Our entry, “Tuning Nelson”, has a vision of greening Nelson and realising the potential of existing buildings and spaces, impressed the judging panel in the international design contest.

Proposals include introducing grassed areas, trees, seating and roof gardens in the town centre, lighting and linking existing landmarks, extending canopies and using public art to promote urban renewal.

In Nelson proposals centred on the Place de Creil – the space between the Pendle Rise Shopping Centre and the former Woolworths building, through the town to the new ACE building. We aim to boost use of the town centre and its public spaces stressing an ambition to develop a bold pride in what Nelson is, what Nelson has and what Nelson can do with minimal alterations to elicit maximum effects by revitalising under-used urban assets.”

There is no intention of imposing “pointless art objects or landscape patterns” on local streets. Nelson’s assets include the town’s location in the Pennines and at the heart of east-west communication links, its many fine buildings and its wonderful views of surrounding landscape. We’re looking to use art, landscape and urban design and architecture in practical steps to improve how the town works – that’s why we called our submission ‘Tuning Nelson.’

University Of Northumbria

Working with the architects RMJM, the practice developed the design for the external works for a new university campus at Coach Lane in Newcastle. This included the masterplanning and design of the main components to the external estate of the university: the location of the playing fields, gardens, main external street, two squares, courtyards and associated spaces. The result is an entirely new campus with a hierarchy of usable external spaces that links, across a local road, to an existing university facility.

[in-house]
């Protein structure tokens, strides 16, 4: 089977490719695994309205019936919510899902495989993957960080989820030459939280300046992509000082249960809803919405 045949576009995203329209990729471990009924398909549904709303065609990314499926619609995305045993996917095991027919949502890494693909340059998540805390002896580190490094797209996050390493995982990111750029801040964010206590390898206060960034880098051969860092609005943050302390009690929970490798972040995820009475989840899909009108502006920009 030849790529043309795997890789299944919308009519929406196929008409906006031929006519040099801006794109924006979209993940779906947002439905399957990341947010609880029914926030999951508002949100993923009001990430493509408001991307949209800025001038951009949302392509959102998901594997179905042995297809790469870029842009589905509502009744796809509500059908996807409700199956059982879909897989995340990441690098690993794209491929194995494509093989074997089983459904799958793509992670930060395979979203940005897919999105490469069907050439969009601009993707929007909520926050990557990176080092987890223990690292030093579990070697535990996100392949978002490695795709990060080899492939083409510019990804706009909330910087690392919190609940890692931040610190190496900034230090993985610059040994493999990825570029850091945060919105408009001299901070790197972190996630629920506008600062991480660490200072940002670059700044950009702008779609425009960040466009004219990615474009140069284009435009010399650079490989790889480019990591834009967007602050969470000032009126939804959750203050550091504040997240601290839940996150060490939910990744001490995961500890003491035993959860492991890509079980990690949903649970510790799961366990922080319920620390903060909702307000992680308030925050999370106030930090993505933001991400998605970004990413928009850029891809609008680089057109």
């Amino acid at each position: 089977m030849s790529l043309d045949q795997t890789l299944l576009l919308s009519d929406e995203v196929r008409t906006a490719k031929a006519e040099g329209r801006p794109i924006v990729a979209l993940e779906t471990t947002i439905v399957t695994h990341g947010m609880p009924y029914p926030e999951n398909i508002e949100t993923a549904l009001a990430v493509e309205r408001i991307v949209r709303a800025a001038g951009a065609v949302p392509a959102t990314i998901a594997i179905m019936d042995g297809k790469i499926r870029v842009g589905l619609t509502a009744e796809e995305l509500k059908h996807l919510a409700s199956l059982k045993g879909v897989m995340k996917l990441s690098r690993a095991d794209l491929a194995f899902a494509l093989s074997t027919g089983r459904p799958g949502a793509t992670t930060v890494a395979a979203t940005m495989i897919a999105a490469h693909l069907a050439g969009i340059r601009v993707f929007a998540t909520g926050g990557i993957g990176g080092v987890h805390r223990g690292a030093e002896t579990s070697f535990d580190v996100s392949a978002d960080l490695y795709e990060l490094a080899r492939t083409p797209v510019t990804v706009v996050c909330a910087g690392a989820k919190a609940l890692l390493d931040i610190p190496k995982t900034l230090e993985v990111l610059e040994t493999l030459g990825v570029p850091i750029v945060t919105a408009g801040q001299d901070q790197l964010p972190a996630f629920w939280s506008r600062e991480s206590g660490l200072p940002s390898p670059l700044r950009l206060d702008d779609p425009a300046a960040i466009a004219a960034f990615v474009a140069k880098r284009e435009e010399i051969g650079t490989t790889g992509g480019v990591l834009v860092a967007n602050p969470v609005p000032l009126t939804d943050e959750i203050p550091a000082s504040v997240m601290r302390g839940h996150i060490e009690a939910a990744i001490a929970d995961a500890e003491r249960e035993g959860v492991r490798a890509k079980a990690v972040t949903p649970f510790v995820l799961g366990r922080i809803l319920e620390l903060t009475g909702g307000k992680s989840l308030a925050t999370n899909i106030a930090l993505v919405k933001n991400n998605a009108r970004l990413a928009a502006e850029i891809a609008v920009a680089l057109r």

The Meadows – Pity Me

The Meadows project required us to design a public open space within a new housing development in conjunction with Miller homes. To create an interesting new space we worked with artist David Edwick to create a ‘cosmic garden’ that integrates two play sculptures; one in a form of a comet and the other pointing towards the centre of the universe. Each is inscribed with poetry.

St Mary’s Hospital – Stannington

RLD was commissioned in 2001 to join the masterplanning team for the development of residential proposals for this former mental hospital.

In keeping with best practice, the site was assessed for its landscape, historic, arboricultural and ecological features, with a view to the masterplanning process being guided by a series of sieve analyses that safeguarded the more significant features. The resultant development proposal was one that sat comfortably within the former hospital grounds, with minimal impact upon the key landscape features of the site.


The practice acted as landscape architect in the development of the landscape masterplan for the housing, golf and business park mixed development at Wynyard Hall, Stockton-on-Tees. This was a long term planning and development exercise in a 19th century estate with a Grade 1 listed building as the Hall.

West Park

The West Park development on the western edge of Darlington is a successful housing project with a sophisticated landscape concept that is integral to the site’s identity and value. A section of land adjacent to the West Park village centre contains a major water pipe that crosses from West to East. The constraints on use, preclude the corridor being developed, but allow the land to be part of the green space pattern of the site providing landfrom changes that are less than plus or minus 300mm.